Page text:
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Sum…Sum…Summertime



Spring is an exciting time for students to look forward to summer vacation. But for students and families preparing for college, the excitement is often overshadowed by stress. How can families plan ahead to minimize the anxiety and instead focus on the JOY of this exciting process?


The Importance of Managing Stress


Getting college-ready can feel like the only thing that matters right now. But when we spend so much of our energy focusing on a single goal, we can forget to take care of our mental health.


According to Dr. Robert Epstein, MD, 25 percent of our happiness depends on our ability to manage stress. To address this, the U.S. Department of Health and Human Services suggests taking preventative measures like planning ahead, prioritizing tasks, and preparing for stressful events.


Gearing up for college is inherently overwhelming for all teens, so getting ahead is a great way to lighten their mental load and let them enjoy the process.


Planning Ahead for the Summer


Spring is the perfect time for students and their families to start planning for the summer.


Summer is a great time to participate in enriching activities, whether jobs, internships, community service projects, or academic/sports camps. Of course, such activities tend to look good on our resumes, but what we often fail to recognize is how students feel about these activities.


Dealing With External Pressures


“Stress, anxiety, and depression are caused when we are living to please others.” —Paulo Coelho


In the case of planning for college, students and families often get caught up in searching for ways to please admissions offices with impressive resumes. As a result, students feel pressured to partake in a lot of activities solely because they and their parents think it will make them look good. But doing things out of obligation almost always creates anxiety — anxiety which, in this case, is unnecessary.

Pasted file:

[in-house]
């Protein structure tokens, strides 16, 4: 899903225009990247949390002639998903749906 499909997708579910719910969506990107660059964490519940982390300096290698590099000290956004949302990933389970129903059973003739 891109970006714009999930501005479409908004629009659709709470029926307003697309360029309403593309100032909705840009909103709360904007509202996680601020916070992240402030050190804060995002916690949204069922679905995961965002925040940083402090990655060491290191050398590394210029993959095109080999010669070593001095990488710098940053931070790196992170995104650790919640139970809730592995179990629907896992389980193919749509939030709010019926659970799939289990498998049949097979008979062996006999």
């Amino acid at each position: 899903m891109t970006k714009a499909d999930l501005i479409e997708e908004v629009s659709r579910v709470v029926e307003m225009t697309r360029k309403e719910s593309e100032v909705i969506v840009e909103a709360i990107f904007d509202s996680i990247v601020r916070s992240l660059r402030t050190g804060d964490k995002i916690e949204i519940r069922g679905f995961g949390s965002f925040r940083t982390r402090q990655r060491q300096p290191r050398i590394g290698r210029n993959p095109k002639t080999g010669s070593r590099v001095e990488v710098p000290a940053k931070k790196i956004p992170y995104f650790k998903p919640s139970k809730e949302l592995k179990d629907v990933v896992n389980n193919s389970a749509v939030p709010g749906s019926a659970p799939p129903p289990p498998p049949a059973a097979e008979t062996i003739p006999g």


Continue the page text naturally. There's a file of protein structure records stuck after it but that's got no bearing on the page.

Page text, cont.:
Students will benefit from focusing on doing something of interest, not just to put it on their resume but because they enJOY it. For example, if they like animals, they may choose to volunteer at a local shelter or start their own pet-sitting business. That way, they are not dreading their summer resume-builders but instead look forward to them. And they end up having an experience that enriches them as people rather than just college applicants.


The Psychology of Intrinsic Motivation


When students can look forward to their summer activities, it creates what is called intrinsic motivation — the type of motivation that comes from internal rather than external influence.


Studies show that, when genuinely interested in what we do, we are more motivated to do a good job. Researchers from the Harvard Graduate School of Education found that “when students have intrinsic motives for learning, they are more likely to attach meaning to their work, explore new topics, and persist in the face of learning challenges.”


The phenomenon of intrinsic motivation applies to learning outside the classroom. When students applying to college are motivated by their inherent interests rather than external pressures, they are more likely to thrive throughout the process.


The Big Picture


When we treat getting into college as the only thing that matters, we deprive young people of the opportunity to explore what they do and don’t like. It can be easy to forget that college is not about being able to say that you got your degree from a “good” school; it’s about finding ourselves and preparing for the real world. The more we allow young people to explore their interests, the easier time they will have navigating adulthood.


As students plan for the summer, remember it’s the quality of time students spend on activities that really matters not the number of activities they participate in. It can be difficult to uncover the joy in this overwhelming process, but I promise it is there.





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